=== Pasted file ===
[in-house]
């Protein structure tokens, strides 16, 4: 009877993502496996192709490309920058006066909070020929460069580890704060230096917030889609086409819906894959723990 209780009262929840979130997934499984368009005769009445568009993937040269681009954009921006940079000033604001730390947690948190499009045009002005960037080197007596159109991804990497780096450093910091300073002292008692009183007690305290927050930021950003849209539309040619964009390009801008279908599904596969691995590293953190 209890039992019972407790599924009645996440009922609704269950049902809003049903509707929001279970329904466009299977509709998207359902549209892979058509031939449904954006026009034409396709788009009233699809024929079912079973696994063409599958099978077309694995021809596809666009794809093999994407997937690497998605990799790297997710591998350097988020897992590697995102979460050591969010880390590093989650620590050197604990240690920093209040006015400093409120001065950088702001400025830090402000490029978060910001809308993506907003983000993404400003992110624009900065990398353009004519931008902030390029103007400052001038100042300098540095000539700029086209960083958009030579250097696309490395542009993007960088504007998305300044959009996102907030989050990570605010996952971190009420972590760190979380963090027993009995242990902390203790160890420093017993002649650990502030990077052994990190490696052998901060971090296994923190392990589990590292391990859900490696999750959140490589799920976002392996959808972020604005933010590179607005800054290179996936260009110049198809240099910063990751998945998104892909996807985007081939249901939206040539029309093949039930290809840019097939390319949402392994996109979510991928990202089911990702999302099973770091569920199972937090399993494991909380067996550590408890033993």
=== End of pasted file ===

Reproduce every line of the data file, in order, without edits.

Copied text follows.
[in-house]
């Protein structure tokens, strides 16, 4: 009877993502496996192709490309920058006066909070020929460069580890704060230096917030889609086409819906894959723990 209780009262929840979130997934499984368009005769009445568009993937040269681009954009921006940079000033604001730390947690948190499009045009002005960037080197007596159109991804990497780096450093910091300073002292008692009183007690305290927050930021950003849209539309040619964009390009801008279908599904596969691995590293953190 209890039992019972407790599924009645996440009922609704269950049902809003049903509707929001279970329904466009299977509709998207359902549209892979058509031939449904954006026009034409396709788009009233699809024929079912079973696994063409599958099978077309694995021809596809666009794809093999994407997937690497998605990799790297997710591998350097988020897992590697995102979460050591969010880390590093989650620590050197604990240690920093209040006015400093409120001065950088702001400025830090402000490029978060910001809308993506907003983000993404400003992110624009900065990398353009004519931008902030390029103007400052001038100042300098540095000539700029086209960083958009030579250097696309490395542009993007960088504007998305300044959009996102907030989050990570605010996952971190009420972590760190979380963090027993009995242990902390203790160890420093017993002649650990502030990077052994990190490696052998901060971090296994923190392990589990590292391990859900490696999750959140490589799920976002392996959808972020604005933010590179607005800054290179996936260009110049198809240099910063990751998945998104892909996807985007081939249901939206040539029309093949039930290809840019097939390319949402392994996109979510991928990202089911990702999302099973770091569920199972937090399993494991909380067996550590408890033993």